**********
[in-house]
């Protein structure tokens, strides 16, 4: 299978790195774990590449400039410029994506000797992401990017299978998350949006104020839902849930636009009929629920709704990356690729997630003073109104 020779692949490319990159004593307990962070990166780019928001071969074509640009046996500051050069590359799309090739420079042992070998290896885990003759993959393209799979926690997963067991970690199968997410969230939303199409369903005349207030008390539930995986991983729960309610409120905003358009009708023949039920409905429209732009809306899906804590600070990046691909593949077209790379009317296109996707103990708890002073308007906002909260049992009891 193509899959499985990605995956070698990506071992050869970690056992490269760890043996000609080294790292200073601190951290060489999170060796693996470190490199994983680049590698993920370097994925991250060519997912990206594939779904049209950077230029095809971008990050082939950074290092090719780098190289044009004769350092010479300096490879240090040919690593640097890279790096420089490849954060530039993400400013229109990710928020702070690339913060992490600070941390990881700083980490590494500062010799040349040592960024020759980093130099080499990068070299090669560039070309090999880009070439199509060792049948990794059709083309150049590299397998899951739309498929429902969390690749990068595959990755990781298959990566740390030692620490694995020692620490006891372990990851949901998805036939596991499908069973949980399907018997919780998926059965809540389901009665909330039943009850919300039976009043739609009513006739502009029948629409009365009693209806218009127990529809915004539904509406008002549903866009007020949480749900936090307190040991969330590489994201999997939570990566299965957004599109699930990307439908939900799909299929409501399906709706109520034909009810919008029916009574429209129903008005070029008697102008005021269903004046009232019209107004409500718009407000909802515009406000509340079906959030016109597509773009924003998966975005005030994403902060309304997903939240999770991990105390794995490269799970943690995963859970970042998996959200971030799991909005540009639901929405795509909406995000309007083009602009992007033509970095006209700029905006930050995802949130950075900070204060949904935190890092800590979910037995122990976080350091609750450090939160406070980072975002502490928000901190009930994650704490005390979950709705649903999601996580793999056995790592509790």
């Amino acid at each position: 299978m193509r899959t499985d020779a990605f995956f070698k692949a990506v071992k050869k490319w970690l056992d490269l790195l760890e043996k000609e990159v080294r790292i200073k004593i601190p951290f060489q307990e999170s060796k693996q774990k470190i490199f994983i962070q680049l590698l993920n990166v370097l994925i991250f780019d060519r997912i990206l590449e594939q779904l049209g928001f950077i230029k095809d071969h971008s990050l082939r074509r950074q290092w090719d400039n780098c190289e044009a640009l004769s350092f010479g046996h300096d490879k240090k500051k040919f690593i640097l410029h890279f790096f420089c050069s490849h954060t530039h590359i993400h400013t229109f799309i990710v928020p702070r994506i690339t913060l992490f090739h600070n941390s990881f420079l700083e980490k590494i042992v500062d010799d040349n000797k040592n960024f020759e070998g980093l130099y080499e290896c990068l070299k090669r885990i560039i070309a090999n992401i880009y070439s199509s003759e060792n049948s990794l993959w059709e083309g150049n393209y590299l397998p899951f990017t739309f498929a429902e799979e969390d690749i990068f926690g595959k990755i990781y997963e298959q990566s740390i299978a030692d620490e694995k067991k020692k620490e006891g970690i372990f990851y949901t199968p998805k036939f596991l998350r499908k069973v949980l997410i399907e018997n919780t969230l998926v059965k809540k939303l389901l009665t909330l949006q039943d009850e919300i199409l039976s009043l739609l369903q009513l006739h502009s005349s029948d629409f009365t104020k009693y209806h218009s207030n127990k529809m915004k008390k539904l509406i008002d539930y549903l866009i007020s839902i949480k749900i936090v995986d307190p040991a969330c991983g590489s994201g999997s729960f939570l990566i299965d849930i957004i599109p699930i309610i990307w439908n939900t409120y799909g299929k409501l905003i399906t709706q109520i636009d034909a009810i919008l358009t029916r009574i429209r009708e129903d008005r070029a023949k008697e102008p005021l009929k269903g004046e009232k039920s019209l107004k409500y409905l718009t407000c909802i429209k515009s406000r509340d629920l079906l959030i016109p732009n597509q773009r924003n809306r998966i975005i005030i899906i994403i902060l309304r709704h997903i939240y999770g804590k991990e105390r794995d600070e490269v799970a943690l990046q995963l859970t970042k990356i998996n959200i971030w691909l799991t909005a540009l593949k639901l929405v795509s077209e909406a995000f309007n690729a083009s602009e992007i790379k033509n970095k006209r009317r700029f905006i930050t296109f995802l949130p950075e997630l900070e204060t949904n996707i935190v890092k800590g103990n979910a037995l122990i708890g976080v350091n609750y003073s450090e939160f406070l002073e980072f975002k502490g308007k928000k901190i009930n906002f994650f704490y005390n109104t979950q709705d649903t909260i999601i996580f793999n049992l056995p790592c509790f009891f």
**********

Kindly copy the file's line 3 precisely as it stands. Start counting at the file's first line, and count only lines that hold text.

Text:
């Amino acid at each position: 299978m193509r899959t499985d020779a990605f995956f070698k692949a990506v071992k050869k490319w970690l056992d490269l790195l760890e043996k000609e990159v080294r790292i200073k004593i601190p951290f060489q307990e999170s060796k693996q774990k470190i490199f994983i962070q680049l590698l993920n990166v370097l994925i991250f780019d060519r997912i990206l590449e594939q779904l049209g928001f950077i230029k095809d071969h971008s990050l082939r074509r950074q290092w090719d400039n780098c190289e044009a640009l004769s350092f010479g046996h300096d490879k240090k500051k040919f690593i640097l410029h890279f790096f420089c050069s490849h954060t530039h590359i993400h400013t229109f799309i990710v928020p702070r994506i690339t913060l992490f090739h600070n941390s990881f420079l700083e980490k590494i042992v500062d010799d040349n000797k040592n960024f020759e070998g980093l130099y080499e290896c990068l070299k090669r885990i560039i070309a090999n992401i880009y070439s199509s003759e060792n049948s990794l993959w059709e083309g150049n393209y590299l397998p899951f990017t739309f498929a429902e799979e969390d690749i990068f926690g595959k990755i990781y997963e298959q990566s740390i299978a030692d620490e694995k067991k020692k620490e006891g970690i372990f990851y949901t199968p998805k036939f596991l998350r499908k069973v949980l997410i399907e018997n919780t969230l998926v059965k809540k939303l389901l009665t909330l949006q039943d009850e919300i199409l039976s009043l739609l369903q009513l006739h502009s005349s029948d629409f009365t104020k009693y209806h218009s207030n127990k529809m915004k008390k539904l509406i008002d539930y549903l866009i007020s839902i949480k749900i936090v995986d307190p040991a969330c991983g590489s994201g999997s729960f939570l990566i299965d849930i957004i599109p699930i309610i990307w439908n939900t409120y799909g299929k409501l905003i399906t709706q109520i636009d034909a009810i919008l358009t029916r009574i429209r009708e129903d008005r070029a023949k008697e102008p005021l009929k269903g004046e009232k039920s019209l107004k409500y409905l718009t407000c909802i429209k515009s406000r509340d629920l079906l959030i016109p732009n597509q773009r924003n809306r998966i975005i005030i899906i994403i902060l309304r709704h997903i939240y999770g804590k991990e105390r794995d600070e490269v799970a943690l990046q995963l859970t970042k990356i998996n959200i971030w691909l799991t909005a540009l593949k639901l929405v795509s077209e909406a995000f309007n690729a083009s602009e992007i790379k033509n970095k006209r009317r700029f905006i930050t296109f995802l949130p950075e997630l900070e204060t949904n996707i935190v890092k800590g103990n979910a037995l122990i708890g976080v350091n609750y003073s450090e939160f406070l002073e980072f975002k502490g308007k928000k901190i009930n906002f994650f704490y005390n109104t979950q709705d649903t909260i999601i996580f793999n049992l056995p790592c509790f009891f």